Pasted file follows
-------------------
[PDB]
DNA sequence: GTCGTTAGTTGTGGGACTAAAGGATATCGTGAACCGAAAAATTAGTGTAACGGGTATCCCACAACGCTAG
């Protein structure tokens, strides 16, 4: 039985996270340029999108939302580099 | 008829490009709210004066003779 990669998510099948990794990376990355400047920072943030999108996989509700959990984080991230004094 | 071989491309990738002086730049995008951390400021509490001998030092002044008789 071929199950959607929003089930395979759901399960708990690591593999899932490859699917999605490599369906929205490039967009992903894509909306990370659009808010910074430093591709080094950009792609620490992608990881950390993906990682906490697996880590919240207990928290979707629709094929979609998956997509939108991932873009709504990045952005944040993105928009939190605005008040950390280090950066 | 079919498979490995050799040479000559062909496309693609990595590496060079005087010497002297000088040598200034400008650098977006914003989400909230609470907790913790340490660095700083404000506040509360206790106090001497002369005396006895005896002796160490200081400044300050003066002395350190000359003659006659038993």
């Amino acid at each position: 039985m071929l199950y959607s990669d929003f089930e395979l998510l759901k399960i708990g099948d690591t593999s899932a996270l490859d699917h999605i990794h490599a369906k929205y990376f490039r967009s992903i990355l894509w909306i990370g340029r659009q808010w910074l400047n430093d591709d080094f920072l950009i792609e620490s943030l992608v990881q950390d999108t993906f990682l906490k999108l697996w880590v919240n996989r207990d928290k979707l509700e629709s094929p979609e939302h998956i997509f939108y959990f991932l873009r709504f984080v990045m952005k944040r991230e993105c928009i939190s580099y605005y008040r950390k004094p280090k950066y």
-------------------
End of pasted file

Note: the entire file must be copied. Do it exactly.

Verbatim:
[PDB]
DNA sequence: GTCGTTAGTTGTGGGACTAAAGGATATCGTGAACCGAAAAATTAGTGTAACGGGTATCCCACAACGCTAG
């Protein structure tokens, strides 16, 4: 039985996270340029999108939302580099 | 008829490009709210004066003779 990669998510099948990794990376990355400047920072943030999108996989509700959990984080991230004094 | 071989491309990738002086730049995008951390400021509490001998030092002044008789 071929199950959607929003089930395979759901399960708990690591593999899932490859699917999605490599369906929205490039967009992903894509909306990370659009808010910074430093591709080094950009792609620490992608990881950390993906990682906490697996880590919240207990928290979707629709094929979609998956997509939108991932873009709504990045952005944040993105928009939190605005008040950390280090950066 | 079919498979490995050799040479000559062909496309693609990595590496060079005087010497002297000088040598200034400008650098977006914003989400909230609470907790913790340490660095700083404000506040509360206790106090001497002369005396006895005896002796160490200081400044300050003066002395350190000359003659006659038993």
């Amino acid at each position: 039985m071929l199950y959607s990669d929003f089930e395979l998510l759901k399960i708990g099948d690591t593999s899932a996270l490859d699917h999605i990794h490599a369906k929205y990376f490039r967009s992903i990355l894509w909306i990370g340029r659009q808010w910074l400047n430093d591709d080094f920072l950009i792609e620490s943030l992608v990881q950390d999108t993906f990682l906490k999108l697996w880590v919240n996989r207990d928290k979707l509700e629709s094929p979609e939302h998956i997509f939108y959990f991932l873009r709504f984080v990045m952005k944040r991230e993105c928009i939190s580099y605005y008040r950390k004094p280090k950066y």